Practical. Solid. Ageless. Unadorned. Heat until it reveals the Tengwar text of the Black Speech of Mordor. It can morph to the wearer’s liking without losing its integrity.
These are Peter Jackson’s “Rules of the One Ring,” recalled by Dan Hennah, supervising art director on the Lord of the Rings trilogy, from his home in Nelson, New Zealand. “It was a reasonably simple brief, but it was very specific.”
The Lord of the Rings films’ 20th anniversary is in 2021. We couldn’t have imagined exploring the entire trilogy in one story. Each Wednesday, throughout 2019, we will go back and forth between the two locations, looking at how and why these films are still considered classics. This is Polygon’s Year of the Ring.
Hennah knew exactly who had the skill and aesthetic to forge the most famous piece of jewelry in Western literature: Danish-born artist Jens Høyer Hansen. Hansen was a physical giant with an enormous personality and was already known as one of New Zealand’s most prominent contemporary artists. Hansen was a trained jeweler, but also a smith, sculptor, and has been creating bold statement pieces ever since the 1960s.
“He was capable of understanding [the brief] without needing to put his own stamp on it,” Hennah explained. Plus, “he was never mean with his gold.” (Unlike some dragons we know.)
Hansen didn’t get to see Hansen’s tiny creation on the bigscreen. He was diagnosed with pancreatic cancer shortly after his 1999 work began on the One Ring. He died four months later from the condition at the young age of 59.
As Halfdan Hansen, Jens’ eldest son and current manager of Jens Hansen Gold & Silversmith, told Polygon, seeing his father’s design on screen without him “was definitely a moment of bittersweetness for my brother and I.”
The films’ success introduced a global audience to Hansen’s work, and customers around the world now purchase the official licensed prop replicas his workshop produces for Wētā Workshop. The Ringmaker is more than just this piece. Called “the grandfather of modern jewelry-making in New Zealand,” Jens Hansen reshaped the idea of what jewelry could be.
“He was making this work that was kind of bold, big, organic, sculptural surfaces,” said Halfdan, “which in hindsight meant that he was a logical person to make a ring such as the One Ring.”
J.R.R. is a historian of Old English, Old Norse and other Germanic language languages. Tolkein would have been delighted to know that the trilogy’s Ringmaker hailed from Denmark.
“My family tree is very mono-culturally Danish for the last couple of hundred years,” said Halfdan. “[My father] would have had innately in his soul and upbringing some exposure to Viking and Nordic mythology.”
Jens Hansen was tall and bearded. His boisterous personality made him seem like a Nordic god to many Kiwis.
“Jens, to me, was very much a Viking,” Hennah said.
Hansen, a 1940s native of Gram, emigrated to Auckland with three of his sisters, along with his parents, in 1952. They were one of many European families that left war-torn Europe looking for better opportunities.
Never fully comfortable in the classroom due to the language barrier, Hansen left school at the (then) legal age of fifteen to begin a jeweler’s apprenticeship in 1956. Hansen returned to Denmark in 1956 as a Journeyman with the jeweler A. Michelsen after eight years of hard work.
“He would have cut his teeth on diamond engagement rings and wedding rings and other stuff that he personally didn’t have an aesthetic taste for,” Halfdan said. To satisfy his growing artistic sensibility, Jens studied at Copehagen’s School of Applied Arts and Industrial Design. With his wife Gurli, he returned to Auckland in 1965 and became enthralled in postwar Danish jewelry’s bold, simple, and geometric designs. The picturesque New Zealand city of Nelson was where the South Island’s mountains met the coast in 1968. Hansen was offered financial assistance by local leaders eager to attract artists.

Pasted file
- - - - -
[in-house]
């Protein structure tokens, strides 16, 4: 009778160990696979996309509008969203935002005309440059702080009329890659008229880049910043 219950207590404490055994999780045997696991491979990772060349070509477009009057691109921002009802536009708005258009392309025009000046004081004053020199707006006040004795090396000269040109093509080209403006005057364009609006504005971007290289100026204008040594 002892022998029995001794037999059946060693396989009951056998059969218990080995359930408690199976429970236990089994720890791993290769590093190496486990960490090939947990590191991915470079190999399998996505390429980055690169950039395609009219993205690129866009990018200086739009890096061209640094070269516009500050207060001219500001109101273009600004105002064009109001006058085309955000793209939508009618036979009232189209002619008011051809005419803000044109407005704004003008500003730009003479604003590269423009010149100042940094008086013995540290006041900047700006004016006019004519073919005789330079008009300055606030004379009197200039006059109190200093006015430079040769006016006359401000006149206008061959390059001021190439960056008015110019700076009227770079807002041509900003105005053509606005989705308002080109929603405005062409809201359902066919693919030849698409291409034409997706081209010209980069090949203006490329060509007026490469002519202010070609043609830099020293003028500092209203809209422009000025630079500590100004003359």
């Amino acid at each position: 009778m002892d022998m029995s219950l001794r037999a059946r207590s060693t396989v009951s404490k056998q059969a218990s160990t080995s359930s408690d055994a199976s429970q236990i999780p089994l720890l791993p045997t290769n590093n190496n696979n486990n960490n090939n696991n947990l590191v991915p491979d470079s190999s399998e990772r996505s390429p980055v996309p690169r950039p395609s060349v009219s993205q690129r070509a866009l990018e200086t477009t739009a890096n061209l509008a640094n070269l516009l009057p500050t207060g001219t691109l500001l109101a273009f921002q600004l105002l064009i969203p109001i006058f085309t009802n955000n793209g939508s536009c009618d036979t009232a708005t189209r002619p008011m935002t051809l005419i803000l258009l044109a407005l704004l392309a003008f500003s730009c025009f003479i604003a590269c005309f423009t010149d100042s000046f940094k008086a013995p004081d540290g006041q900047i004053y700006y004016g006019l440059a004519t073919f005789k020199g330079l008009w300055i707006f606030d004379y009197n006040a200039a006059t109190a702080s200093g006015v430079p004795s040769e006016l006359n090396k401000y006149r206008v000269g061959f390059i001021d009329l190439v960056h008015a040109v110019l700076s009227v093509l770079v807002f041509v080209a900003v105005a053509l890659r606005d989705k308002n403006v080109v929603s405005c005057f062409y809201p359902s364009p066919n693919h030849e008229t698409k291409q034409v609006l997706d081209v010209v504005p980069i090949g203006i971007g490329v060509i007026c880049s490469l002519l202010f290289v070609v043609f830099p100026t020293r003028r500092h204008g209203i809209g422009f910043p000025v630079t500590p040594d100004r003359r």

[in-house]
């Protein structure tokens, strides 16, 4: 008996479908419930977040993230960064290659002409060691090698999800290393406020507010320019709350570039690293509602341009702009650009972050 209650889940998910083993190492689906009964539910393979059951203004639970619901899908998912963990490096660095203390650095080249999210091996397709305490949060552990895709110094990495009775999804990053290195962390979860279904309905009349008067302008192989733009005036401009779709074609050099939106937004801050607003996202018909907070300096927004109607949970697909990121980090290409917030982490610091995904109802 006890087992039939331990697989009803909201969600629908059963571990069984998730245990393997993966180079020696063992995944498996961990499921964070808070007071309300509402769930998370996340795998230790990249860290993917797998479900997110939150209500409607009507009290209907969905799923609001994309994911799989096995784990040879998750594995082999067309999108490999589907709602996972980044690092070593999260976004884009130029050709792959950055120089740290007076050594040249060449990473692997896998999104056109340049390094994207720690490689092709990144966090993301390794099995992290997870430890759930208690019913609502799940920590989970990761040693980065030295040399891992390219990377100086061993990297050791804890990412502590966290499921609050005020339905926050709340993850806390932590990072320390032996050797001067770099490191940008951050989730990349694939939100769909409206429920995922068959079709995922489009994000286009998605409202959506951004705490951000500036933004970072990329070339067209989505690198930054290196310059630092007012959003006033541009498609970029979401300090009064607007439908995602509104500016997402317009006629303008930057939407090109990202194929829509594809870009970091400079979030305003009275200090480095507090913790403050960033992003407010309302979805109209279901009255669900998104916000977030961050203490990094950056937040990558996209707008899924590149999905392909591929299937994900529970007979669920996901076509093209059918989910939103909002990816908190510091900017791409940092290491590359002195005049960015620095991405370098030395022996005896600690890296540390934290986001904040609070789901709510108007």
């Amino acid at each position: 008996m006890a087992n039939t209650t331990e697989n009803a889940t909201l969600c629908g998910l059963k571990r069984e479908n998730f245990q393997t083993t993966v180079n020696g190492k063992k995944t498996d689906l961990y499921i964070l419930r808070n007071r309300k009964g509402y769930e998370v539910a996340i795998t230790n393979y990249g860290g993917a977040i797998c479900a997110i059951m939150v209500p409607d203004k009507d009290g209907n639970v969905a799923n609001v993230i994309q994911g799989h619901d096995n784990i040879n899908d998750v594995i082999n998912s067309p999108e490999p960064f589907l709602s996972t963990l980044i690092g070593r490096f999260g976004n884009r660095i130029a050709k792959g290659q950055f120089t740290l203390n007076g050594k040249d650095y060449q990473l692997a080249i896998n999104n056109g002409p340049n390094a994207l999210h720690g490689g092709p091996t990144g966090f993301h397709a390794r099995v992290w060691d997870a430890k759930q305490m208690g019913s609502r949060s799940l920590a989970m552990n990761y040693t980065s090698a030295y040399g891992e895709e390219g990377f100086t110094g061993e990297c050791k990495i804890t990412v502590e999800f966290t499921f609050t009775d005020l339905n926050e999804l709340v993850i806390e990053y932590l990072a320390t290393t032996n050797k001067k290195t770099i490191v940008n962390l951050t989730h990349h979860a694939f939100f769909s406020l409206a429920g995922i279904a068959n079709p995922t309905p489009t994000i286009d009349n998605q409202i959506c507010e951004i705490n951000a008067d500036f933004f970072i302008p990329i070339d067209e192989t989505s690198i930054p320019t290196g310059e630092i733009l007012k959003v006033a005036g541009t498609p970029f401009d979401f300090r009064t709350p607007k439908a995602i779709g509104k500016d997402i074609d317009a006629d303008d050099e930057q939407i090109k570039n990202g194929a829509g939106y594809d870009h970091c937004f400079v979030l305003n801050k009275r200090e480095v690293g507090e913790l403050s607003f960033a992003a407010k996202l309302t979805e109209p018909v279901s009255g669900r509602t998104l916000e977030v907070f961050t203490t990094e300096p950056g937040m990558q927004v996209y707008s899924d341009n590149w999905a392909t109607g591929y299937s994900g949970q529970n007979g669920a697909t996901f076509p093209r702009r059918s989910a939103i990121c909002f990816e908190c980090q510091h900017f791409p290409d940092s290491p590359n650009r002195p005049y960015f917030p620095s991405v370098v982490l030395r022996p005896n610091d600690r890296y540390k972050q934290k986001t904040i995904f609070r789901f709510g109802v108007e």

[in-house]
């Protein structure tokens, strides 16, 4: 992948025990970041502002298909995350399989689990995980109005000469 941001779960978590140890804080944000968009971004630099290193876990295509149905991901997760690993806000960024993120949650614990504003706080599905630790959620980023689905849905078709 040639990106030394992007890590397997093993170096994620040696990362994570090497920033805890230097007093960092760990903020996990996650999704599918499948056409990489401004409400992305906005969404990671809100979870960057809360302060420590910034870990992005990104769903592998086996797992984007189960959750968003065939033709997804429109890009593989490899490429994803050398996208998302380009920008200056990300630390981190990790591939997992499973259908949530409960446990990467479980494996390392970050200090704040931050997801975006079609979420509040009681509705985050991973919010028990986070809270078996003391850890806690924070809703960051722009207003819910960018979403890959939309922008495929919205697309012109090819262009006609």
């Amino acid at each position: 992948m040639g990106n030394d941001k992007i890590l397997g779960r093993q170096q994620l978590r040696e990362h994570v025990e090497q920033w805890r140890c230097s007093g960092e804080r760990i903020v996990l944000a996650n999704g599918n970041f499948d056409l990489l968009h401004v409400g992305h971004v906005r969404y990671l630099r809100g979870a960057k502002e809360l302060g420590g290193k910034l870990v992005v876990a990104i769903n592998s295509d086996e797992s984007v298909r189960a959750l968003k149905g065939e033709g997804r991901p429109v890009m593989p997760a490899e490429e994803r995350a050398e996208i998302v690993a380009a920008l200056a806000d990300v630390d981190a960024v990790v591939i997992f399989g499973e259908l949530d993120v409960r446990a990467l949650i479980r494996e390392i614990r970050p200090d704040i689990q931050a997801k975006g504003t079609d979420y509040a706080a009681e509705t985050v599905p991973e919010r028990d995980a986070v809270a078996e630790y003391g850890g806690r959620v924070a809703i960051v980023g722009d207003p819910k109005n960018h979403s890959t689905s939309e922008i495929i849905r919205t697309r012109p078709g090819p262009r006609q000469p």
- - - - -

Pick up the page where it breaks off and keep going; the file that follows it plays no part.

Dan Hennah, an architect draftsman who had moved to Nelson at the same time as Jens, soon met Jens. “He was a very capable, big guy,” Hennah remembered. “Larger than life.”
The same as his pieces. During our conversation, Hennah pulled out a necklace he and his wife Chris bought from Hansen in the ’70s: a convex half-sphere of New Zealand greenstone mounted in silver. It’s nearly as big as his palm.
Hennah noted the subtle curve of the clasp. She held up the circular-linked chain, reminiscent of one belonging to the Baggins. (Hensen’s workshop designed the Ring’s chain as well.)
“The detail in his stuff was evident,” he said.
The necklace looks like it weighs a ton, reflecting Hansen’s commitment to substance as a style. Justine Olsen, Curator of Decorative Arts and Design at Te Papa Tongarewa/Museum of New Zealand, told Polygon via email that “His practice was founded on a love of materials and process. But form defined his work.”
“I use a hammer to bend metal where a jeweler would use pliers,” Jens himself explained in a 1999 jewelry exhibition catalogue. “This process is in itself a creator of bigger work with more fullness of form.”
He also designed the One Ring. “It’s needlessly heavy,” Halfdan said. “But what it means is that when you hold it in your hands and feel the weight of it, or look at it on the screen, it has this big reflective surface, and it just has this brooding sense of power.”
Of course, there was never just “one” Ring for the films. The first to appear on camera, in fact, didn’t come from Hansen at all: It belonged to co-producer and additional unit director Rick Porras.
You can see it in the “Bag End Set Test” featurette from the extended edition DVD of The Fellowship of the Ring. The hobbit home’s plywood shells had just been completed, and Peter Jackson wanted to check the set dimensions and test camera angles.
VFX cinematographer Brian Van’t Hul was behind the camera, with Porras as Frodo, Jackson as Bilbo, and VFX producer Charlie McClellan as Gandalf (using a puppet head on a stick). Porras, who was married March 1999, had the only wedding ring of any of the men present at this spontaneous taping. Bought in Wellington, the gold band had markings designed by Alan Lee, one of the trilogy’s main conceptual artists and a long-time illustrator of Tolkein’s work.
Porras told Polygon that it was actually the first time he’d ever taken the ring off, which he found “a little disconcerting” in the moment. He understood the necessity for the ring. “It was a character,” he said. “In those scenes, it’s not just someone pulling it out of a pocket, but it’s also holding it to camera, it’s dropping it, it’s then cutting to a close up of it on the floor.”